Certainly if Roosevelt had minded his own business, Europe would be greatly better off today.

    That isn't to say the Bushies were right. The politics here are pretty thoroughly messed up. Afghanistan has been bungled for nearly a decade. I think it was always just a bait and switch for Iraq, anyway.

    To suggest Europe would be better off if the States minded their own business is the same as admitting Europe would have been better off Nazi.

    As far as someone else mentioned about us being primed for wars against Muslim nations, let's not forget how well indoctrinated Europe is on that front, too, as proven by the EUs willingness to consider perhaps the most moderate and secular Muslim nation's desire to be admitted.

    Basically things are messed up all over. We do a much better job of putting our stuff in the front window because of that whole freedom of speech (just ask Bruce Everiss how well British law served him in that regard).

    Complain about this comment

  • 56. At 7:14pm on 26 Jun 2010, HabitualHero wrote:

    #21 "Our intention was to wipe out as many terrorists as we could. Then to stabilize as much as we could. That is our foreign policy."

    No dear, it isn't. American foreign policy is to invade other people's countries and to steal whatever it is that they have, that you want.

    Complain about this comment

  • 57. At 7:22pm on 26 Jun 2010, colonelartist wrote:

    @colonelartist: I saw your remark about forgetting our coalition partners' efforts in this and other wars. No, I didn't forget, but how our partners choose to do war is their business.

    What I wrote is strictly for us here; if it's useful to other folks in other places, that's fine with me.
    -------------------------------------------------------------------------
    You cannot be you and the rest of allies, as they....Its NATO in afghanistan...And NATO went to afghanistan with certain objects, get ben ladden and get rid of taliban....Winning the war was not even an objective...Now, listen carefully because I am being generous here, you are in a state of mess with regard to this war which has now officially become longer than your favourite war, the vietnam...from which you learnt just one lesson, keep the casuality low so that you folks wouldnt force your government to end it...If you or some of you had bothered to ask the most important question you all wouldnt be getting all crazy...If you had only asked your leaders to give you an exist startegy when they presented you with the war idea...YOu acted like a young pathan whose entire family wanted him not to resist occupation by giving him all sorts of reasons and one of them was that the NATO have more sophisticated weapons and they will win this war, to which he replied, "what if they dont"...You behave exactly the opposite, that is , "what if we do". And in the end, you went to war, not only because of your own interest, but because of the interest of afghanistan...You took the responsiblity without being asked...and now you cannot suddenly talk about your own interest, because in doing so, you are giving your enemy a brilliant chance to prove their only point, that americans came just because of their own interests, just like when they did against soviet war...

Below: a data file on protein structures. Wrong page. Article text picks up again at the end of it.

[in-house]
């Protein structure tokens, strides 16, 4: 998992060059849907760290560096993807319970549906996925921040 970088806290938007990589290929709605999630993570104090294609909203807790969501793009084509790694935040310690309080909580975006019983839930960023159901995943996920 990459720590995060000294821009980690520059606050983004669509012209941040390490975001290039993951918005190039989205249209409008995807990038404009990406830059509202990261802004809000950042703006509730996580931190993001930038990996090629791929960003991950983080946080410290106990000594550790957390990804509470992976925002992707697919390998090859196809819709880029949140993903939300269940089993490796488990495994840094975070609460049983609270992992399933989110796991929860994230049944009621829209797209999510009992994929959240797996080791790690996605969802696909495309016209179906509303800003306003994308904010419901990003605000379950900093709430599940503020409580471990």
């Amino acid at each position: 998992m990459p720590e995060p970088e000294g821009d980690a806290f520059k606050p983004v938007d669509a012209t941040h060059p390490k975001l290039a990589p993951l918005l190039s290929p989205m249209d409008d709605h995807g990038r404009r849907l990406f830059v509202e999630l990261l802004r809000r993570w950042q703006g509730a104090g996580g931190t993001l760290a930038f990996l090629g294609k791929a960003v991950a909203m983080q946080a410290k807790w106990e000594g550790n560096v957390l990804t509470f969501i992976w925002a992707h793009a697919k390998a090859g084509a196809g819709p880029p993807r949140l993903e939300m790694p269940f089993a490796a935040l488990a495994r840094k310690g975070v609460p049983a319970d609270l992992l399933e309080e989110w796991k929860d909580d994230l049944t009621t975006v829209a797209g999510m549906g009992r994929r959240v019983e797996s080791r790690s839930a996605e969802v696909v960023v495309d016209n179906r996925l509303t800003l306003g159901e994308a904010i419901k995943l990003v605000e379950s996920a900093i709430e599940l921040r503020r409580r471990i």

Complain about this comment

  • 58. At 7:25pm on 26 Jun 2010, cynic555 wrote:

    I don't think the American public support the Afghanistan war anymore than the British public. This war has turned into a classic example of "mission creep" and now is outright Nation Building which we can't afford and they don't need/deserve.

    As far as the Brits or other allies withdrawing from Afghanistan -- that's mostly a public relations issue --- no malice intended but as a general rule our NATO allies don't carry their weight on the battlefield.

    Complain about this comment

  • 59. At 7:40pm on 26 Jun 2010, colonelartist wrote:

    If it isn't bad enough having Hamid Karzai as an ally, at least ostensibly we also have Pakistan as an ally:

    http://news.bbc.co.uk/2/hi/world/south_asia/10418643.stm
    ------------------------------------------------------------------------
    And what do you want to government of pakistan to do, start moniteering the drones sent by obama? If they stop moniterring these sites, they will have to stop moniterring the the pathans, and that would mean that your brave soldiers would have to be real brave and engage in some real battles...Ask your leader to stop pakistani government to stop moniterring these sites in the name of your favourite freedom of speech and he will wriggle out of this question, ask your leader to tell pakistani military to stop killing pathans, and he will tell you, he wont...because its an ally.....You dont understand and you wont, because of your perfect brain washing, but your leaders know that in order for pakistan to fight this war for them, they have to let pakistani government to do such things...they cater to the harmless demands to the religious people while ignoring the demands of the whole country, which is, not to fight the war for the americans and the west...Which of the two demands you would have accepted???

    Complain about this comment

  • 60. At 7:54pm on 26 Jun 2010, colonelartist wrote:

    How can the US secure a border between Pakistan and Afghanistan? Been 9 years.
    ------------------------------------------------------------------------